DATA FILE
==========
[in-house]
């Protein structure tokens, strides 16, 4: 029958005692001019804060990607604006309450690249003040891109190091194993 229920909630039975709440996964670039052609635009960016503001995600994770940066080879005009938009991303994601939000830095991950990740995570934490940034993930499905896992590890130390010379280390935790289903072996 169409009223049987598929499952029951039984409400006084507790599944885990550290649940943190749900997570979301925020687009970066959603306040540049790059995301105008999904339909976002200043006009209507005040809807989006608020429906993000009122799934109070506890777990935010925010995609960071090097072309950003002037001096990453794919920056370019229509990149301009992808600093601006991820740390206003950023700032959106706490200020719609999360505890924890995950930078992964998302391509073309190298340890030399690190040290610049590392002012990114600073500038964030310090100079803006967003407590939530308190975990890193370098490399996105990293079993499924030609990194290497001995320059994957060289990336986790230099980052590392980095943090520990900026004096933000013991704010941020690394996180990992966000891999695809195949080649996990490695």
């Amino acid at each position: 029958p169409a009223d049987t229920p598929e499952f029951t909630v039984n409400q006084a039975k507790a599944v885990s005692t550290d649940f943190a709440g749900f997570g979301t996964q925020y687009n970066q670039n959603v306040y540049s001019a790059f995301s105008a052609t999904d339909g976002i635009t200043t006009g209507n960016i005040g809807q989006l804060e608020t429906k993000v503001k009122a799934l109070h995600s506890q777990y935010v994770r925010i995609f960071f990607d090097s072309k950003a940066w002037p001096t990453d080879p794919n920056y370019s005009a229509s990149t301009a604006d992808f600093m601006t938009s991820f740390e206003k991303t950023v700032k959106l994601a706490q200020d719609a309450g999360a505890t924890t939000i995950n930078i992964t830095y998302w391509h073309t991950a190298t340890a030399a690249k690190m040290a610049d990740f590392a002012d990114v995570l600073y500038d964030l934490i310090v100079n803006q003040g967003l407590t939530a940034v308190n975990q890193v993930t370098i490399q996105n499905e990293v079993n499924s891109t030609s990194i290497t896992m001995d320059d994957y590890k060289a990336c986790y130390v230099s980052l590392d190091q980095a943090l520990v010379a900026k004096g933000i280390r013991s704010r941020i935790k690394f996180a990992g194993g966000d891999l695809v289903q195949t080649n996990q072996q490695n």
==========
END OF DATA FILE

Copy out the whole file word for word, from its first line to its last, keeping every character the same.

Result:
[in-house]
């Protein structure tokens, strides 16, 4: 029958005692001019804060990607604006309450690249003040891109190091194993 229920909630039975709440996964670039052609635009960016503001995600994770940066080879005009938009991303994601939000830095991950990740995570934490940034993930499905896992590890130390010379280390935790289903072996 169409009223049987598929499952029951039984409400006084507790599944885990550290649940943190749900997570979301925020687009970066959603306040540049790059995301105008999904339909976002200043006009209507005040809807989006608020429906993000009122799934109070506890777990935010925010995609960071090097072309950003002037001096990453794919920056370019229509990149301009992808600093601006991820740390206003950023700032959106706490200020719609999360505890924890995950930078992964998302391509073309190298340890030399690190040290610049590392002012990114600073500038964030310090100079803006967003407590939530308190975990890193370098490399996105990293079993499924030609990194290497001995320059994957060289990336986790230099980052590392980095943090520990900026004096933000013991704010941020690394996180990992966000891999695809195949080649996990490695």
């Amino acid at each position: 029958p169409a009223d049987t229920p598929e499952f029951t909630v039984n409400q006084a039975k507790a599944v885990s005692t550290d649940f943190a709440g749900f997570g979301t996964q925020y687009n970066q670039n959603v306040y540049s001019a790059f995301s105008a052609t999904d339909g976002i635009t200043t006009g209507n960016i005040g809807q989006l804060e608020t429906k993000v503001k009122a799934l109070h995600s506890q777990y935010v994770r925010i995609f960071f990607d090097s072309k950003a940066w002037p001096t990453d080879p794919n920056y370019s005009a229509s990149t301009a604006d992808f600093m601006t938009s991820f740390e206003k991303t950023v700032k959106l994601a706490q200020d719609a309450g999360a505890t924890t939000i995950n930078i992964t830095y998302w391509h073309t991950a190298t340890a030399a690249k690190m040290a610049d990740f590392a002012d990114v995570l600073y500038d964030l934490i310090v100079n803006q003040g967003l407590t939530a940034v308190n975990q890193v993930t370098i490399q996105n499905e990293v079993n499924s891109t030609s990194i290497t896992m001995d320059d994957y590890k060289a990336c986790y130390v230099s980052l590392d190091q980095a943090l520990v010379a900026k004096g933000i280390r013991s704010r941020i935790k690394f996180a990992g194993g966000d891999l695809v289903q195949t080649n996990q072996q490695n």